New dwellings to be provided should follow a search sequence in order to identify the most sustainable location for development. In line with the RSS and the JLSP, the sequential approach should be as follows; the reuse of existing buildings, the reuse of previously developed land and then the use of previously undeveloped land within the urban area. In order to make the most efficient use of land, housing densities should be increased in suitable locations, especially in areas of good public transport accessibility. The need to provide choice in the housing market is of utmost importance with a recognition that affordable housing should be provided where necessary. Providing choice may also mean reducing densities in some areas to provide larger family housing.

IssuePolicy Direction / Landuse AimVision StrandPolicy Formulated in Local Plan?
Unfit and obsolete housing does not provide for the community.Identify renewal areas in the Local Plan period.1
2
5
6
No
Identified as part of the Housing Market Renewal Pathfinder.
Encourage housing renewal, including clearance and demolition.
In the context of the Housing Market Renewal Pathfinder, consider clearance and refurbishment.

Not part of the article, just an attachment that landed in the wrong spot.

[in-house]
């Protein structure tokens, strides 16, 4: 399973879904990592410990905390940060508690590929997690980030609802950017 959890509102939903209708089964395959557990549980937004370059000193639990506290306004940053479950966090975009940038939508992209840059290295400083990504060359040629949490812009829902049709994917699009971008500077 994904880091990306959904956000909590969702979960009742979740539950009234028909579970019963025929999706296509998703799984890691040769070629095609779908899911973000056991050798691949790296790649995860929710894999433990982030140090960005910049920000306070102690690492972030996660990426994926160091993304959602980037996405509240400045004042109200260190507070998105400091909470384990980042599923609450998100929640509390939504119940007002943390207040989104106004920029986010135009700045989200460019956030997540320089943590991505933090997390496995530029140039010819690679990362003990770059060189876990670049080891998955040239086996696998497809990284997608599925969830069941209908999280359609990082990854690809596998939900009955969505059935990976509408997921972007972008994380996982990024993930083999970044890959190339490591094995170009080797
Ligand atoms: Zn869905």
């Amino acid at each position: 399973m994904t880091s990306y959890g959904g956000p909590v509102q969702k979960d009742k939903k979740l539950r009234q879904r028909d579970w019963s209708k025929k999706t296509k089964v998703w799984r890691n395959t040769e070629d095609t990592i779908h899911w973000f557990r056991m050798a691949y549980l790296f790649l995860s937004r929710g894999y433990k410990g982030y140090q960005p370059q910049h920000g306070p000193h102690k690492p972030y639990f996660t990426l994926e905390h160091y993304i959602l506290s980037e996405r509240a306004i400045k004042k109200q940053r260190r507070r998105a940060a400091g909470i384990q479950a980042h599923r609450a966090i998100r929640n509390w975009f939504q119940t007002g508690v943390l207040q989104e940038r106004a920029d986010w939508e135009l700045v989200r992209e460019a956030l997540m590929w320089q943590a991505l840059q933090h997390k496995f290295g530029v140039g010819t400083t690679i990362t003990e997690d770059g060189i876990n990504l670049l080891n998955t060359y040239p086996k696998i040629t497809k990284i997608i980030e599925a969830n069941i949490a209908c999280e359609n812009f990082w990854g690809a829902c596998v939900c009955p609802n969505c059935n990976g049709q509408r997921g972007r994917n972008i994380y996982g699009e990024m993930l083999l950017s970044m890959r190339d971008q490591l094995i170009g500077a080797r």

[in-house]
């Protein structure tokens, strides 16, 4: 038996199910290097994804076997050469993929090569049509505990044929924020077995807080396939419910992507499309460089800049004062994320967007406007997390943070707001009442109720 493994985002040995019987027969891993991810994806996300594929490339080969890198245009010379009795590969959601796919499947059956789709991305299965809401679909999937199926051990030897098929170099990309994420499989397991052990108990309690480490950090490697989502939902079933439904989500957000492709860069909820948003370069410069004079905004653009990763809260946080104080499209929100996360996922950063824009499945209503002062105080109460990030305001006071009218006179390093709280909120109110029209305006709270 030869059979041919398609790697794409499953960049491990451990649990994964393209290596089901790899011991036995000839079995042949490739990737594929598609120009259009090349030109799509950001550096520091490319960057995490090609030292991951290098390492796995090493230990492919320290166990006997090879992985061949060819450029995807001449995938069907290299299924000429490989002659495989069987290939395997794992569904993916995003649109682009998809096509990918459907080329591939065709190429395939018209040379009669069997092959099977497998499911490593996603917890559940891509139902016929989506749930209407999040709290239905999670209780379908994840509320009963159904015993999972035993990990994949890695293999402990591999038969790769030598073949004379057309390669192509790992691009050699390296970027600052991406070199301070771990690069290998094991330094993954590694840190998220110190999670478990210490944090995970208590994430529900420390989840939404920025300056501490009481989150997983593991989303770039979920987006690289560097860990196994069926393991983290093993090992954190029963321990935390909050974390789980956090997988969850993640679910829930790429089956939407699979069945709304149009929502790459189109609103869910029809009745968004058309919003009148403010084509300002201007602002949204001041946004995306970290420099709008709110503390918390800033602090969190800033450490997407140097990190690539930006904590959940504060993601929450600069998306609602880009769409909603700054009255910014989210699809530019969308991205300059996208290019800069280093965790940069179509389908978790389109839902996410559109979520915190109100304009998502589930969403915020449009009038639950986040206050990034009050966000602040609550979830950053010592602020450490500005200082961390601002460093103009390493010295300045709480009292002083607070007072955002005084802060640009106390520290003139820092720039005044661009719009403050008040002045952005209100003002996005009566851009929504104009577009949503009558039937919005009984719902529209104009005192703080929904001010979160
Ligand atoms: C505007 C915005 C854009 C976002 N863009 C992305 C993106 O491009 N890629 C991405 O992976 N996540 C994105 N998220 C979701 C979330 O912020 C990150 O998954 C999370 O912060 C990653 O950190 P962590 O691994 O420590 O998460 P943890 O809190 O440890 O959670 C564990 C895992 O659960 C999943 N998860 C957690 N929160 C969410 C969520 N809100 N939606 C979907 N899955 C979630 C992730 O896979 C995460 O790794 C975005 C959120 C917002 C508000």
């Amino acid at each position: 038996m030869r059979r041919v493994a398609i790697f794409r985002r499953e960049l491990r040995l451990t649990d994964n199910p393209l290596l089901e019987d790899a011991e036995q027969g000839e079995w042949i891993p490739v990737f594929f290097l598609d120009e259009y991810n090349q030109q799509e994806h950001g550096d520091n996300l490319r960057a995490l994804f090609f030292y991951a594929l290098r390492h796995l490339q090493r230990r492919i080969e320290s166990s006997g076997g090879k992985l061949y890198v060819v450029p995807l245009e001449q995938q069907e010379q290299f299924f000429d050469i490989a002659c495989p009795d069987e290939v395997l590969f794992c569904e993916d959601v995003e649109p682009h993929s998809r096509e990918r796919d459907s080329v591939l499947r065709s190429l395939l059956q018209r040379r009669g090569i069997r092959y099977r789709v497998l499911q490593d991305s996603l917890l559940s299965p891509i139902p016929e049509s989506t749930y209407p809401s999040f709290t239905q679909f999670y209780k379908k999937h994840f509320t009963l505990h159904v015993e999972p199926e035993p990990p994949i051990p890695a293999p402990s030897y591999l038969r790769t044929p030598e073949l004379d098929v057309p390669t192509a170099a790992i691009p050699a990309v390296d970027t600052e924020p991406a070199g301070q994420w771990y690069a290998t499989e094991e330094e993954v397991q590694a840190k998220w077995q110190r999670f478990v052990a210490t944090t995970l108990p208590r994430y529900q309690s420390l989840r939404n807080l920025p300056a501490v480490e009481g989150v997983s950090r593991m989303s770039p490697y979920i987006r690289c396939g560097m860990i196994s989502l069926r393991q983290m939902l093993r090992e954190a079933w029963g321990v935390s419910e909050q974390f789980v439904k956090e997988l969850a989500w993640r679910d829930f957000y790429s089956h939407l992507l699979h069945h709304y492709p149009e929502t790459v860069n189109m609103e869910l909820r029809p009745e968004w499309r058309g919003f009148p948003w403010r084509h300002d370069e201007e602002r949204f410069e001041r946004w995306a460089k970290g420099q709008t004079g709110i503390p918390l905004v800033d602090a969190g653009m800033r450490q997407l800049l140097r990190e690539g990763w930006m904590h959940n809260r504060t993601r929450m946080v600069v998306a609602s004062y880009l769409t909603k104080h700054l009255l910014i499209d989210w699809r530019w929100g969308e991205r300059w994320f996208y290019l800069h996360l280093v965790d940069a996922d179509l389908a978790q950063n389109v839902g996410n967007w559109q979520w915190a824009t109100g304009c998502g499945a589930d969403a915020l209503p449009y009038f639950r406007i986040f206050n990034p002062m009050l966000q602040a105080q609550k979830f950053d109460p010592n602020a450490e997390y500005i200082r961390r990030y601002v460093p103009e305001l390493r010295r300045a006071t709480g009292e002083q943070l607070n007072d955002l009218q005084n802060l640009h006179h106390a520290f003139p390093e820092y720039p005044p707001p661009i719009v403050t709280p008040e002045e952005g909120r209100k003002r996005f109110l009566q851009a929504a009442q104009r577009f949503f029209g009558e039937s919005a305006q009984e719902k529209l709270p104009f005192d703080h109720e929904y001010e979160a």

1
2
5
6
Yes
Re-use previously developed land for housing.
Urban Capacity Study identifies brownfield capacity within Pendle. Devise policy to target new housing development towards brownfield land.
2
6
Yes
Provide modern housing.
Local Plan policy will seek to achieve a mix of housing type to meet density requirements and provide greater choice.
1
5
6
Yes
Provide affordable housing.
Local Plan policy to allow affordable housing as an exception where there is an identified need.
1
6
Yes
Encourage high density housing development.
Local Plan policy will seek to achieve a mix of housing type to meet density requirements. This will be balanced with the need to provide choice in the housing market.
2
6
Yes

EMPLOYMENT

0.26 The Pendle economy and much of East Lancashire’s economy is dominated by a largely uncompetitive manufacturing industry. The Council’s Economic Development Strategy (2003) recognises that three sectors play an important role in the success of manufacturing in Pendle, namely; Aerospace and Precision Engineering, Textiles and Furniture. Pendle’s reliance on the manufacturing sector for employment remains one of the highest in the country and is significantly higher than the national average of 15% (Borough of Pendle, 2003).

0.27 Despite the success of the manufacturing sector, in recent years Pendle has experienced a substantial change in its employment structure. In 2000 employment in manufacturing had fallen to 39% of total employment in Pendle (in 1979 the figure was 54%) (Borough of Pendle 2003). Much of the manufacturing sector in Pendle is in need of urgent modernisation and little land is available for expansion or inward investment. Consequently firms are choosing to locate elsewhere and many traditional mill premises have been redeveloped for housing.